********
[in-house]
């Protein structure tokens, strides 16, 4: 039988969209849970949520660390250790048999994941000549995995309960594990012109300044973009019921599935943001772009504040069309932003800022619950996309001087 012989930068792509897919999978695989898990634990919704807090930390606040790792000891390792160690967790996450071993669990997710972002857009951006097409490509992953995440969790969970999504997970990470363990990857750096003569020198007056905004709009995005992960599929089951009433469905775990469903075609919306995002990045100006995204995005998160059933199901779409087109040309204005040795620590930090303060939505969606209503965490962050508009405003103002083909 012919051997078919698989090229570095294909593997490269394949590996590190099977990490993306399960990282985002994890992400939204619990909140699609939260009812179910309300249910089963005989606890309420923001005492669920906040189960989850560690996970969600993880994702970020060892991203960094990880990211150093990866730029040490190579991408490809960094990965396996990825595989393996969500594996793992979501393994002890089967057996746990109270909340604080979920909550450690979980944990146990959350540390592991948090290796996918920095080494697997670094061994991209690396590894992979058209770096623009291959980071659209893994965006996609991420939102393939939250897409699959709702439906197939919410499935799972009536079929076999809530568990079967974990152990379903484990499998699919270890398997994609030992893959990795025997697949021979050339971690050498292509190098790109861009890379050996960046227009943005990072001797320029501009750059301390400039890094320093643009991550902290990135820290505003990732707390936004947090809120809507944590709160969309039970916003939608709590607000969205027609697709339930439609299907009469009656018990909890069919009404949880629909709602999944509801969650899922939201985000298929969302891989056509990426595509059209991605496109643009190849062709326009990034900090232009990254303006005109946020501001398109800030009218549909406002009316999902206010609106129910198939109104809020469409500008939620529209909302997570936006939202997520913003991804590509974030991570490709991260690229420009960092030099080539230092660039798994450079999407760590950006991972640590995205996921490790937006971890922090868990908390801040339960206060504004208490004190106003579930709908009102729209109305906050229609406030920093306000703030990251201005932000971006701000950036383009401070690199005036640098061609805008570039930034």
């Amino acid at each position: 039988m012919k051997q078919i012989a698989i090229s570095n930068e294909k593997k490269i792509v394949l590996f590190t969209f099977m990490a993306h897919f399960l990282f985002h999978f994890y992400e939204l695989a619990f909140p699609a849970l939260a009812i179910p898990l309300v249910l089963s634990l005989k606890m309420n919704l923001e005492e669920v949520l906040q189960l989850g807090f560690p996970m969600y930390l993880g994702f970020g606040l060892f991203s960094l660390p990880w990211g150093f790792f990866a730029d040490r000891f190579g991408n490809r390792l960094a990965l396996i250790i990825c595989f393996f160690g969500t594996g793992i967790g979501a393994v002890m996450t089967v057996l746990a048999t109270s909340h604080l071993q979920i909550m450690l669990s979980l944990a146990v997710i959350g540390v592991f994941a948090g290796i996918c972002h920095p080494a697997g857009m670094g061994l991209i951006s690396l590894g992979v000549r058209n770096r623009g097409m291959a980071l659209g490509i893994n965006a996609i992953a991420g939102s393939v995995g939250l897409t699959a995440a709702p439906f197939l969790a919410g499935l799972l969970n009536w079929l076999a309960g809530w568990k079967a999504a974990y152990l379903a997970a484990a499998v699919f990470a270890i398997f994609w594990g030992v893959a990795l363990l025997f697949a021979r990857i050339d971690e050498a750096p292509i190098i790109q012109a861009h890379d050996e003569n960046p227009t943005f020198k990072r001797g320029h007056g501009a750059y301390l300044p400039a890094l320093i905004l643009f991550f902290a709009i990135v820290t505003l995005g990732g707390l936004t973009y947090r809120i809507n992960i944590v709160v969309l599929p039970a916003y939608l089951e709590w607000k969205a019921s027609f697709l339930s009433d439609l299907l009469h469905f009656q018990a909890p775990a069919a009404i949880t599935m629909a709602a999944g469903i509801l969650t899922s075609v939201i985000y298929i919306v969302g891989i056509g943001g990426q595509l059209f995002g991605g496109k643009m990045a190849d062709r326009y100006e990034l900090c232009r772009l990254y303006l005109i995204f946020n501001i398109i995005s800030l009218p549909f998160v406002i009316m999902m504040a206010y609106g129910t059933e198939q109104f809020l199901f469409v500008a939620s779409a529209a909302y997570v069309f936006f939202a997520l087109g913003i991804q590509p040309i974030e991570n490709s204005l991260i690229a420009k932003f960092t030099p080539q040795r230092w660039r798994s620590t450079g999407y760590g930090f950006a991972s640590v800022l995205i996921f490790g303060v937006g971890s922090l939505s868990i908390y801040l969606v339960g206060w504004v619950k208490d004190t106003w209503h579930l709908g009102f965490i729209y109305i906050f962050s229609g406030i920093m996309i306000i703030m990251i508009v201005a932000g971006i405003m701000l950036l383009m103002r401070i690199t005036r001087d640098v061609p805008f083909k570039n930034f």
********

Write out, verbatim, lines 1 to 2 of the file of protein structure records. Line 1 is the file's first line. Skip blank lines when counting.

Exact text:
[in-house]
């Protein structure tokens, strides 16, 4: 039988969209849970949520660390250790048999994941000549995995309960594990012109300044973009019921599935943001772009504040069309932003800022619950996309001087 012989930068792509897919999978695989898990634990919704807090930390606040790792000891390792160690967790996450071993669990997710972002857009951006097409490509992953995440969790969970999504997970990470363990990857750096003569020198007056905004709009995005992960599929089951009433469905775990469903075609919306995002990045100006995204995005998160059933199901779409087109040309204005040795620590930090303060939505969606209503965490962050508009405003103002083909 012919051997078919698989090229570095294909593997490269394949590996590190099977990490993306399960990282985002994890992400939204619990909140699609939260009812179910309300249910089963005989606890309420923001005492669920906040189960989850560690996970969600993880994702970020060892991203960094990880990211150093990866730029040490190579991408490809960094990965396996990825595989393996969500594996793992979501393994002890089967057996746990109270909340604080979920909550450690979980944990146990959350540390592991948090290796996918920095080494697997670094061994991209690396590894992979058209770096623009291959980071659209893994965006996609991420939102393939939250897409699959709702439906197939919410499935799972009536079929076999809530568990079967974990152990379903484990499998699919270890398997994609030992893959990795025997697949021979050339971690050498292509190098790109861009890379050996960046227009943005990072001797320029501009750059301390400039890094320093643009991550902290990135820290505003990732707390936004947090809120809507944590709160969309039970916003939608709590607000969205027609697709339930439609299907009469009656018990909890069919009404949880629909709602999944509801969650899922939201985000298929969302891989056509990426595509059209991605496109643009190849062709326009990034900090232009990254303006005109946020501001398109800030009218549909406002009316999902206010609106129910198939109104809020469409500008939620529209909302997570936006939202997520913003991804590509974030991570490709991260690229420009960092030099080539230092660039798994450079999407760590950006991972640590995205996921490790937006971890922090868990908390801040339960206060504004208490004190106003579930709908009102729209109305906050229609406030920093306000703030990251201005932000971006701000950036383009401070690199005036640098061609805008570039930034």